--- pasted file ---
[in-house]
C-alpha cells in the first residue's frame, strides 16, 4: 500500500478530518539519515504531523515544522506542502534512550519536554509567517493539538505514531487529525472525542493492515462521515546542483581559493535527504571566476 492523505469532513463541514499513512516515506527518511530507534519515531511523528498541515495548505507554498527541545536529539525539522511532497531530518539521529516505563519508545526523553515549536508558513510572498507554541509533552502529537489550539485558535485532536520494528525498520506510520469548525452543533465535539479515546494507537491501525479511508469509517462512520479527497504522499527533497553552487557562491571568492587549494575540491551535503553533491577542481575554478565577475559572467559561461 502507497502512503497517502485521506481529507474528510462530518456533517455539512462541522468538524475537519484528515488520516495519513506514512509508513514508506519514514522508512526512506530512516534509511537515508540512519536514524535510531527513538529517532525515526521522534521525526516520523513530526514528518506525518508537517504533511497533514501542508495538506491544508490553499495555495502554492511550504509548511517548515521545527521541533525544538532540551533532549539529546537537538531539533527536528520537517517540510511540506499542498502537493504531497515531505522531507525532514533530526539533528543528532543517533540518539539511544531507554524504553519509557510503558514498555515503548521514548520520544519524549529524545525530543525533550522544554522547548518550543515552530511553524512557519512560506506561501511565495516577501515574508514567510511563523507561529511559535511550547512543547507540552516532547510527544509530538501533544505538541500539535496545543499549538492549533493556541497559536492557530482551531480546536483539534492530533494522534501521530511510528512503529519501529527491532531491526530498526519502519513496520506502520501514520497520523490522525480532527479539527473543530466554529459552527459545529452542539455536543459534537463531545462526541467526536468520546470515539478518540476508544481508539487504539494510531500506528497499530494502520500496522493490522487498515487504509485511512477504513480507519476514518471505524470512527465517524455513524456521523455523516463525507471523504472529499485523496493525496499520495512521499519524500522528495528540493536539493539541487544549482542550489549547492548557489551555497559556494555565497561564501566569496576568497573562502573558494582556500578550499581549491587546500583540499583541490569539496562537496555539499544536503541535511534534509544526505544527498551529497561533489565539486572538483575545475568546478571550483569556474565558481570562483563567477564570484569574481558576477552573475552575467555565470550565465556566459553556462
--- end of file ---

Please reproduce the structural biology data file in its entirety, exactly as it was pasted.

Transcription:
[in-house]
C-alpha cells in the first residue's frame, strides 16, 4: 500500500478530518539519515504531523515544522506542502534512550519536554509567517493539538505514531487529525472525542493492515462521515546542483581559493535527504571566476 492523505469532513463541514499513512516515506527518511530507534519515531511523528498541515495548505507554498527541545536529539525539522511532497531530518539521529516505563519508545526523553515549536508558513510572498507554541509533552502529537489550539485558535485532536520494528525498520506510520469548525452543533465535539479515546494507537491501525479511508469509517462512520479527497504522499527533497553552487557562491571568492587549494575540491551535503553533491577542481575554478565577475559572467559561461 502507497502512503497517502485521506481529507474528510462530518456533517455539512462541522468538524475537519484528515488520516495519513506514512509508513514508506519514514522508512526512506530512516534509511537515508540512519536514524535510531527513538529517532525515526521522534521525526516520523513530526514528518506525518508537517504533511497533514501542508495538506491544508490553499495555495502554492511550504509548511517548515521545527521541533525544538532540551533532549539529546537537538531539533527536528520537517517540510511540506499542498502537493504531497515531505522531507525532514533530526539533528543528532543517533540518539539511544531507554524504553519509557510503558514498555515503548521514548520520544519524549529524545525530543525533550522544554522547548518550543515552530511553524512557519512560506506561501511565495516577501515574508514567510511563523507561529511559535511550547512543547507540552516532547510527544509530538501533544505538541500539535496545543499549538492549533493556541497559536492557530482551531480546536483539534492530533494522534501521530511510528512503529519501529527491532531491526530498526519502519513496520506502520501514520497520523490522525480532527479539527473543530466554529459552527459545529452542539455536543459534537463531545462526541467526536468520546470515539478518540476508544481508539487504539494510531500506528497499530494502520500496522493490522487498515487504509485511512477504513480507519476514518471505524470512527465517524455513524456521523455523516463525507471523504472529499485523496493525496499520495512521499519524500522528495528540493536539493539541487544549482542550489549547492548557489551555497559556494555565497561564501566569496576568497573562502573558494582556500578550499581549491587546500583540499583541490569539496562537496555539499544536503541535511534534509544526505544527498551529497561533489565539486572538483575545475568546478571550483569556474565558481570562483563567477564570484569574481558576477552573475552575467555565470550565465556566459553556462